We Ditched Weekday Screen Time
I have a love/hate relationship with technology. When I’m catching up on my Facebook feed, I love it. When I’m shooting off a snarky text to my best friend, I love it. When I find my kids staring at a screen for a disgustingly long time, or begging me to use the iPad at any free moment, I hate it.
Until they entered elementary, my twins had never really used an iPad and that worked just fine for us. They watched TV, sure, but because they weren’t getting screens anywhere else, I pretty much had complete control over how much screen time they got. I knew the American Academy of Pediatrics’ recommended limits, and we worked off of that. No arguments. Easy-peasy.
Then came kinder and a 1:1 student to iPad ratio. My kids thought they had died and gone to Heaven. Now I was hearing about academic-related screen time, like math apps, online reading programs and presentation building. But, I was also hearing from my son about all of the pretend things he was buying on Amazon. My daughter would tell me about the latest hamster video she watched online. And, in a moment of spontaneous self-narking, my daughter told me that she would just pretend to get her reading done so that she could “play” on the iPad.
Argh, I felt so frustrated by what I was hearing!
Lots of screen time every day in the classroom had me hating to turn on the TV at home, because I knew that by the time they came home each day, my two youngest were already approaching, or had flown past, that recommended screen time limit. And, although they would have figured it out at some point, I hated that they now really knew what an iPad could do. I was now hearing a massive ramp up in petitions for Minecraft time or random searches of hamster images on Google.
I taught school before iPads made their way into the classroom, and when my students finished their work, they read, or drew something, or daydreamed, or grabbed extra work. Now my kids, and their classmates, were rushing through their actual work to consume the equivalent of cotton candy for their little brains.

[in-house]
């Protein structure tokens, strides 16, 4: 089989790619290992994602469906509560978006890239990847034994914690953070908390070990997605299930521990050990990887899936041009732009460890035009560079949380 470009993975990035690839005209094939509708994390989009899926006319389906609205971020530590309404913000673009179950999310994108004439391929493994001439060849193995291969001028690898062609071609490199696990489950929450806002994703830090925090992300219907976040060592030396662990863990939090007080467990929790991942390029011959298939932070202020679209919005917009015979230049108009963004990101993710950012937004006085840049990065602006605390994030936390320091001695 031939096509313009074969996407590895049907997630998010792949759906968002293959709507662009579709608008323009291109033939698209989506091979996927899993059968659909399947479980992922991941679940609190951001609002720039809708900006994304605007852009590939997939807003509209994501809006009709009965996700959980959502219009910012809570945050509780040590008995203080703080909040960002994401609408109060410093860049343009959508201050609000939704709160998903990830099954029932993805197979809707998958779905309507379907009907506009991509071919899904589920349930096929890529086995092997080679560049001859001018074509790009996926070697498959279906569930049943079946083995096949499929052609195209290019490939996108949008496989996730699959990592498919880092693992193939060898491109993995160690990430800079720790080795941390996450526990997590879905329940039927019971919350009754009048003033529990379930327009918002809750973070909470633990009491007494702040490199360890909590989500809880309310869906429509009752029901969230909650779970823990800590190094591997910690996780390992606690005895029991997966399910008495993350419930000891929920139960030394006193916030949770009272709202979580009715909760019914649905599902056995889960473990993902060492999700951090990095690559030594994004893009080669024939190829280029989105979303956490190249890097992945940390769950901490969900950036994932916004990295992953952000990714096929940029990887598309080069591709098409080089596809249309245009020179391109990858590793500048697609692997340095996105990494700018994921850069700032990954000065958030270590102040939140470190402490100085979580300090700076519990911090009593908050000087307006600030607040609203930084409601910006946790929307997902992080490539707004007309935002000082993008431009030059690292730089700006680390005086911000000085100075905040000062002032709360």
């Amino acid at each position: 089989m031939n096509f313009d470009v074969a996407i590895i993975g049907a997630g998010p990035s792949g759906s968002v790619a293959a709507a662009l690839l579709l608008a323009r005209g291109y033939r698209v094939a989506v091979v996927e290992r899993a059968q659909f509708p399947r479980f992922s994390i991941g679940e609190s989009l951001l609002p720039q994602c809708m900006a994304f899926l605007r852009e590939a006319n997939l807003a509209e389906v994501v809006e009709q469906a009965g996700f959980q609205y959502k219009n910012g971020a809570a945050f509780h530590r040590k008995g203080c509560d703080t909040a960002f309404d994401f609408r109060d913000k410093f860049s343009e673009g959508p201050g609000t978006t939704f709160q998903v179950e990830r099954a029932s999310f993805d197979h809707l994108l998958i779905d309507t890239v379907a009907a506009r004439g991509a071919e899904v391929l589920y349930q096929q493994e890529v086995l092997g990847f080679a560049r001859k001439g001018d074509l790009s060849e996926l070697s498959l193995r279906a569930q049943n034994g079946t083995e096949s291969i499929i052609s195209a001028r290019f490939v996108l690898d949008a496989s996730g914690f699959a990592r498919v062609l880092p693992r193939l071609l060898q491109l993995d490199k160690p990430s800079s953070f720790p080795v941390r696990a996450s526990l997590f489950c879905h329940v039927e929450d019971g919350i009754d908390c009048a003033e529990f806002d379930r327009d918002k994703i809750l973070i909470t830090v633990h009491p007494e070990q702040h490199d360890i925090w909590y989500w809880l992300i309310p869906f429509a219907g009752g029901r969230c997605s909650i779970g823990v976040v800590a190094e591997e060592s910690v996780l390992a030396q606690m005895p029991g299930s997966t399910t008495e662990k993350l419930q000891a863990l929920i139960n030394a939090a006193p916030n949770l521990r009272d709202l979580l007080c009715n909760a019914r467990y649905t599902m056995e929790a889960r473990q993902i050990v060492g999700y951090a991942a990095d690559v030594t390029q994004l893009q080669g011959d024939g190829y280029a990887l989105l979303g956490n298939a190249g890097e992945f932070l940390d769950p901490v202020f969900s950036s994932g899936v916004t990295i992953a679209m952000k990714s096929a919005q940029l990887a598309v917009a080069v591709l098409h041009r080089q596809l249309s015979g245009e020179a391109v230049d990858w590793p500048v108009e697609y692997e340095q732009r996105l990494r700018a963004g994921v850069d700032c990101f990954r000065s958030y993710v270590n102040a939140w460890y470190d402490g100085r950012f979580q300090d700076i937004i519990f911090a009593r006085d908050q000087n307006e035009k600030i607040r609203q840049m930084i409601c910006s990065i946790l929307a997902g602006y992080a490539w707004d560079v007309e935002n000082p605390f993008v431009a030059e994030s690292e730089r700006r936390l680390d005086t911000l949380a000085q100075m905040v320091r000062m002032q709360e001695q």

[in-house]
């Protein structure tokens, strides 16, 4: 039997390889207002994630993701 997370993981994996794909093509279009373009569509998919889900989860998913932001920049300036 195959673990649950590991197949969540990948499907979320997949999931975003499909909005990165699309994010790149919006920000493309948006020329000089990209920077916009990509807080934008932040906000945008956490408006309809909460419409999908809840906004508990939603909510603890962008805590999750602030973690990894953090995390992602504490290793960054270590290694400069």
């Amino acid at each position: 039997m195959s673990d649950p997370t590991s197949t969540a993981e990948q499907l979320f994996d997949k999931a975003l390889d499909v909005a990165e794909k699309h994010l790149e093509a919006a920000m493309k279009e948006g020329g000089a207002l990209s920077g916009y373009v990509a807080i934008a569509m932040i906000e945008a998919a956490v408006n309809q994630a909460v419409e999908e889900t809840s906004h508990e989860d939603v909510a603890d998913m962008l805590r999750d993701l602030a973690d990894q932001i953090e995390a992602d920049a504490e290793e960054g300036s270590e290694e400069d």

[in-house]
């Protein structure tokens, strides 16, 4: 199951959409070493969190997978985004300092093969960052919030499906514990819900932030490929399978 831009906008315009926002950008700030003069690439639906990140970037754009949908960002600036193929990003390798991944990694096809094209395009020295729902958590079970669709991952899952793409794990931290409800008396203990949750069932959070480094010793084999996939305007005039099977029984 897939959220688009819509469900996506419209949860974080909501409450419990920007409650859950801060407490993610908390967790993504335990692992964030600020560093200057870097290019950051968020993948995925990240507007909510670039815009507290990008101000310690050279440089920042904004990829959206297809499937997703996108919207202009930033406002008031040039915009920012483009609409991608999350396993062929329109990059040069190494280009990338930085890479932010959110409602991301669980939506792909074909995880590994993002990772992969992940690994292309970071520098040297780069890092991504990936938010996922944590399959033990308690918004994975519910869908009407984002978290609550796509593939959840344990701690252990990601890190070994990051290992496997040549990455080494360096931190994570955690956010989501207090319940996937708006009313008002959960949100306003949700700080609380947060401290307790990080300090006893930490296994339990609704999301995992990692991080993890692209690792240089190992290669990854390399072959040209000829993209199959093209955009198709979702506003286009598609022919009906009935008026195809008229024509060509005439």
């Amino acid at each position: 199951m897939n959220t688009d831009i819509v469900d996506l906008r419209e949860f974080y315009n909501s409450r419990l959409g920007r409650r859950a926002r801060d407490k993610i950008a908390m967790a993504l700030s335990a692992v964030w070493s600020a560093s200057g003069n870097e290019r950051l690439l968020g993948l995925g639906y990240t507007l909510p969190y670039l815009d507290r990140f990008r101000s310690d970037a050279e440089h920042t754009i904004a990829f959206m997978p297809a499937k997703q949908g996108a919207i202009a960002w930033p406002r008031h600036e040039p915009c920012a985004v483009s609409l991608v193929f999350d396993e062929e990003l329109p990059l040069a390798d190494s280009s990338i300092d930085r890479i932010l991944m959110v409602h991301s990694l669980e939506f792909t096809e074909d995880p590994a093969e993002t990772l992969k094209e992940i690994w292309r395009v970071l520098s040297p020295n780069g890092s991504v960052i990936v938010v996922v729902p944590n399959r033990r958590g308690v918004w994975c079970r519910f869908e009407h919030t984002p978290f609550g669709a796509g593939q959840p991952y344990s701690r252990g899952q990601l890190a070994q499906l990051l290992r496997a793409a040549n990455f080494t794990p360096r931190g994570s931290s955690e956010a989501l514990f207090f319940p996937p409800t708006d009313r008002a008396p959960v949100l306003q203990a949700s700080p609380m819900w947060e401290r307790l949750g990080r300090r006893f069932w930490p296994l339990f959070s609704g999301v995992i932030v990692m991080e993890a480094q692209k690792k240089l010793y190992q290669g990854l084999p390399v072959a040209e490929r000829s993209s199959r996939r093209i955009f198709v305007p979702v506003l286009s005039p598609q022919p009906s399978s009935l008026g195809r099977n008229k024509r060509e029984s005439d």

About that time, I started hearing about more and more families in my neighborhood electing to go screen-free on weekdays.
That really appealed to me because those were the days that my kids were getting way too much time on devices. School days are also when they only have two hours between bus drop-off time and dinner, so I love to see them riding bikes or playing outside with friends. With my husband on board, we told all three of our kids that we would be going screen free on weekdays, then we ducked and covered, waiting for the fallout.
And there was none. Surprisingly, all three were on board and have been ever since. I didn’t want them to be the sad kids, the ones whose parents let them watch nothing and eat only high-fiber, low-sugar, all-organic everything, even at birthday parties, including their own, so we said that they could watch what they wanted on the weekends, figuring that our busy schedule would provide its own limits to how much they could consume.
And it did. The new plan worked like a charm. Until this last fall and winter hit.
The rainy and then cold-and-windy weather put a stop to our family hikes after the twins’ indoor basketball games. A succession of colds, and then the flu for my son, kept us sequestered in the house. The TV, iPad and Kindle were happy to pick up the slack. And the begging for screen-time hit an all-time high.
The weather is starting to turn nicer, but my kids are still choosing a screen on the weekends versus hopping on their bikes to ride, or ringing the doorbell of the little friend across the street. My husband and I will soon be motivated to hike again, or to go play with the kids at Zilker, or to hit up some weekend festival (there always seems to be one), and hopefully that will bring back the natural screen-time limits. But, the weekend-only screen time plan that we put in place has left me wanting more.
I guess what I’m hoping for is that holy grail. The plan that gives the kids reasonable limits, ones they don’t fight against because they seem reasonable and fair to all. The plan that helps them feel satisfied by their screen time, enough that they decide sometimes to turn the power off themselves, and to go outside and ride that bike or ring that doorbell.
But, maybe that’s wishful thinking. Maybe there is no such plan because there is no such thing in parenting. Parenting is a non-stop push and pull between doing what our kids want and what we know is best, and then making peace with never quite getting it right. I’m still hoping for that parenting manual, or next-best, that crystal ball. The one that says that by the time these three people, the ones most important to me in the world, leave my house, I will have done right by them. I will have equipped them to handle what the world will throw at them and come out on the other side stronger for it. That’s the plan that I need.